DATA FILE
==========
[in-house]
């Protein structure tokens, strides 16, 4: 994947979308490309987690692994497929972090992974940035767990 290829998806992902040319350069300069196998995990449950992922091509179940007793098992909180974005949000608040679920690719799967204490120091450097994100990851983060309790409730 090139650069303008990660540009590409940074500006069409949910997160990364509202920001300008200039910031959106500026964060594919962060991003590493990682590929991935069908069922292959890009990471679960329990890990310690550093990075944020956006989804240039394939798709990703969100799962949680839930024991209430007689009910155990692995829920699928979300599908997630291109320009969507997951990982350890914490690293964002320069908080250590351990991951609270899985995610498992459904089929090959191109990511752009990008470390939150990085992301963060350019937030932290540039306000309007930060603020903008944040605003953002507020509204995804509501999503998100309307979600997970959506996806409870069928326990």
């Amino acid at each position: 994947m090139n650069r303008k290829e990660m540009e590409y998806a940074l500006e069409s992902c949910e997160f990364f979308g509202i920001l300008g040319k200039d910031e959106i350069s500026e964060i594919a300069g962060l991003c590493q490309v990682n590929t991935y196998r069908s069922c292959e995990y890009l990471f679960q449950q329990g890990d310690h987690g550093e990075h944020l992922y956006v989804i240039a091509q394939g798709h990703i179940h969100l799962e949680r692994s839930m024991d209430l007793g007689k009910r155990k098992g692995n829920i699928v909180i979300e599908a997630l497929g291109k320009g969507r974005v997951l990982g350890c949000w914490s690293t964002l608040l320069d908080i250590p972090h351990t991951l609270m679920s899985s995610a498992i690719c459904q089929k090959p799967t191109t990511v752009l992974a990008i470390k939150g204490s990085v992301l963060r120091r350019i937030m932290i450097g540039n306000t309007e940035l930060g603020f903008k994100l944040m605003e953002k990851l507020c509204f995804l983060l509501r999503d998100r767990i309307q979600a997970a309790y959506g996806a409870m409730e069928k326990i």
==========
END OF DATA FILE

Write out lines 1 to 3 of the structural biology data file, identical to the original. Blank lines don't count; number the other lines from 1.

[in-house]
């Protein structure tokens, strides 16, 4: 994947979308490309987690692994497929972090992974940035767990 290829998806992902040319350069300069196998995990449950992922091509179940007793098992909180974005949000608040679920690719799967204490120091450097994100990851983060309790409730 090139650069303008990660540009590409940074500006069409949910997160990364509202920001300008200039910031959106500026964060594919962060991003590493990682590929991935069908069922292959890009990471679960329990890990310690550093990075944020956006989804240039394939798709990703969100799962949680839930024991209430007689009910155990692995829920699928979300599908997630291109320009969507997951990982350890914490690293964002320069908080250590351990991951609270899985995610498992459904089929090959191109990511752009990008470390939150990085992301963060350019937030932290540039306000309007930060603020903008944040605003953002507020509204995804509501999503998100309307979600997970959506996806409870069928326990």
């Amino acid at each position: 994947m090139n650069r303008k290829e990660m540009e590409y998806a940074l500006e069409s992902c949910e997160f990364f979308g509202i920001l300008g040319k200039d910031e959106i350069s500026e964060i594919a300069g962060l991003c590493q490309v990682n590929t991935y196998r069908s069922c292959e995990y890009l990471f679960q449950q329990g890990d310690h987690g550093e990075h944020l992922y956006v989804i240039a091509q394939g798709h990703i179940h969100l799962e949680r692994s839930m024991d209430l007793g007689k009910r155990k098992g692995n829920i699928v909180i979300e599908a997630l497929g291109k320009g969507r974005v997951l990982g350890c949000w914490s690293t964002l608040l320069d908080i250590p972090h351990t991951l609270m679920s899985s995610a498992i690719c459904q089929k090959p799967t191109t990511v752009l992974a990008i470390k939150g204490s990085v992301l963060r120091r350019i937030m932290i450097g540039n306000t309007e940035l930060g603020f903008k994100l944040m605003e953002k990851l507020c509204f995804l983060l509501r999503d998100r767990i309307q979600a997970a309790y959506g996806a409870m409730e069928k326990i």